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Landscapes on the Edge: New Horizons for Research on Earth’s Surface APPENDIX C Observing and Measuring Earth Surface Processes Scientific research is based on the collection of reliable and accurate data and observations from which interpretations, models, and concepts can be generated and tested. Some of the conceptual advances, opportunities, and challenges in Earth surface processes research highlighted in this report have been made possible by the development, particularly within the last 10 to 15 years, of a number of analytical tools to observe and measure features or activities at the Earth’s surface. This appendix reviews prominent tools, instruments, and techniques used in Earth surface processes research as a basic reference; many of these tools were highlighted by community experts during the committee’s open meetings and by respondents to the committee’s community questionnaire. The tools here are grouped very generally into those that address (1) measurement and visualization of Earth’s surface including topography; (2) timing or age of landforms or Earth surface processes; (3) composition (chemical or biological) of Earth’s surface features; and (4) mass flux or physical properties of the landscape. C.1 REMOTE SENSING Widespread availability of digital data of Earth’s topography and other surface attributes, collected predominantly by satellites and aircraft, allows study of vast regions, comparison of different parts of Earth’s surface, monitoring of Earth surface hazards in real time, and quantification of properties such as terrain dissection, vegetation type and height, ground moisture content, and soil mineralogy. These data can be viewed in the form of imagery that has become familiar to many through various Internet resources. The combination of Earth imagery and accurate topographic data is particularly powerful. Widely used tools include the following: Light detection and ranging (lidar) uses a laser beam mounted on an aircraft, satellite, truck, ship, or hand-held device to measure accurate distances to a target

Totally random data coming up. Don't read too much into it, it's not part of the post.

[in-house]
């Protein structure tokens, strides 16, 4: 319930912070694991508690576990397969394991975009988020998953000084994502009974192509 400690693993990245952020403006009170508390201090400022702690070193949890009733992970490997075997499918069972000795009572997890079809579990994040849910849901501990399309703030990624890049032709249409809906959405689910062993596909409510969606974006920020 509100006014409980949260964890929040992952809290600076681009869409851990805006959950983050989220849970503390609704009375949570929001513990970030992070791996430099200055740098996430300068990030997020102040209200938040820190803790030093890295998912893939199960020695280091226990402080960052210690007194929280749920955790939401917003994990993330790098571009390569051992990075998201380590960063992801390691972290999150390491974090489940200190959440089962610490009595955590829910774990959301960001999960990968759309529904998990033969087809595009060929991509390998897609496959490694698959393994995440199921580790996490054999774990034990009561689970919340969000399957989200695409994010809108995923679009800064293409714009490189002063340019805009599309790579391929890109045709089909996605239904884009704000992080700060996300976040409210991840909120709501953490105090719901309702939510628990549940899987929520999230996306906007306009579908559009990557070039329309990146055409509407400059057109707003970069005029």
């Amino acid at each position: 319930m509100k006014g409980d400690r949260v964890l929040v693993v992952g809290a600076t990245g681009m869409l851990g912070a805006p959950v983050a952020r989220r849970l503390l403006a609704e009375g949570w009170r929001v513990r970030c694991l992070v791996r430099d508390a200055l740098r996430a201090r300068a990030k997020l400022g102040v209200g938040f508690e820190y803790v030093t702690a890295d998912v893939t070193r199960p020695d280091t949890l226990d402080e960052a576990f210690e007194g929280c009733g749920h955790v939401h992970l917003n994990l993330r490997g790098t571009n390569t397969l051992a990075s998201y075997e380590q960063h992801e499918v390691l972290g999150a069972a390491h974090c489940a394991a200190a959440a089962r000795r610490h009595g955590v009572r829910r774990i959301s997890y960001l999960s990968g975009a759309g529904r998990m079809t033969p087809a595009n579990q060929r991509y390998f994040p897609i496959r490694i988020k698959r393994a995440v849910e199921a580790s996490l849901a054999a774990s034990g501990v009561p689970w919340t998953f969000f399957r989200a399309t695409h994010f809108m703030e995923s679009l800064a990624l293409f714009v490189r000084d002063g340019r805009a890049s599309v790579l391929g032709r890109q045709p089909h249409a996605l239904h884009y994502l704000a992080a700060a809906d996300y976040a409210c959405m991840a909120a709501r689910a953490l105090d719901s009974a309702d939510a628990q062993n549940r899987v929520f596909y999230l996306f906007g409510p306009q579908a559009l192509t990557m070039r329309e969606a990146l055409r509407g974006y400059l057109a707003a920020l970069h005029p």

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Landscapes on the Edge: New Horizons for Research on Earth’s Surface point on land or under-water that is accurately located in a geographic coordinate system. The data can be used to produce a digital surface model (DSM), which can then be processed to yield digital elevation models (DEMs), digital terrain models, contours, and three-dimensional feature data. Interferometric synthetic aperture radar (InSAR) uses radar mounted on an airplane or satellite to measure the strength and round-trip travel time of a microwave signal to gather elevation data; these data can be used to produce DSMs and DEMs, among other products, as with lidar. High-resolution swath bathymetry uses a transducer mounted on a ship to measure the round-trip travel time of sonar waves emitted in the water below the ship. The time elapsed between emission and reception of the signals allows the depth to the seafloor and other features to be determined. Sensors mounted on satellite platforms measure various bands of the electromagnetic spectrum to produce images of land and water surfaces at wavelengths appropriate to determine vegetation type, general chemical composition, temperature, water content, and other aspects of a given land or water surface. Data from federally, commercially, or internationally owned and operated satellites are available either freely online or for purchase. The reader is referred to NRC (2008) for information on a variety of such satellite missions. Global positioning system (GPS) technology measures a highly accurate three-dimensional position on Earth’s surface at a precise time relative to known positions of several satellites. Information can be used to determine rates of tectonic motion, including uplift rates. Differential GPS measurements have yielded detailed observations of glacier surface velocities and temporal variations in those velocities that are important in understanding the glacier dynamics. C.2 DATING TECHNIQUES AND CHRONOLOGY The issue of “timing” or “age” of landforms and surface attributes is of great interest to Earth surface processes research. Accurate age data enable the history and rates of processes to be determined—for example, dating techniques are being used to study the rates of floodplain sedimentation and soil processes, faulting histories and paleoseismic recurrence intervals, and the topographic evolution of mountain ranges. A wide range of dating techniques exists; some of the most frequently used types are listed below: Fallout-derived and short-lived isotopes are used for quantifying sediment transport, deposition, and chronology on time scales of days (for example, beryllium, lead, and cesium isotopes).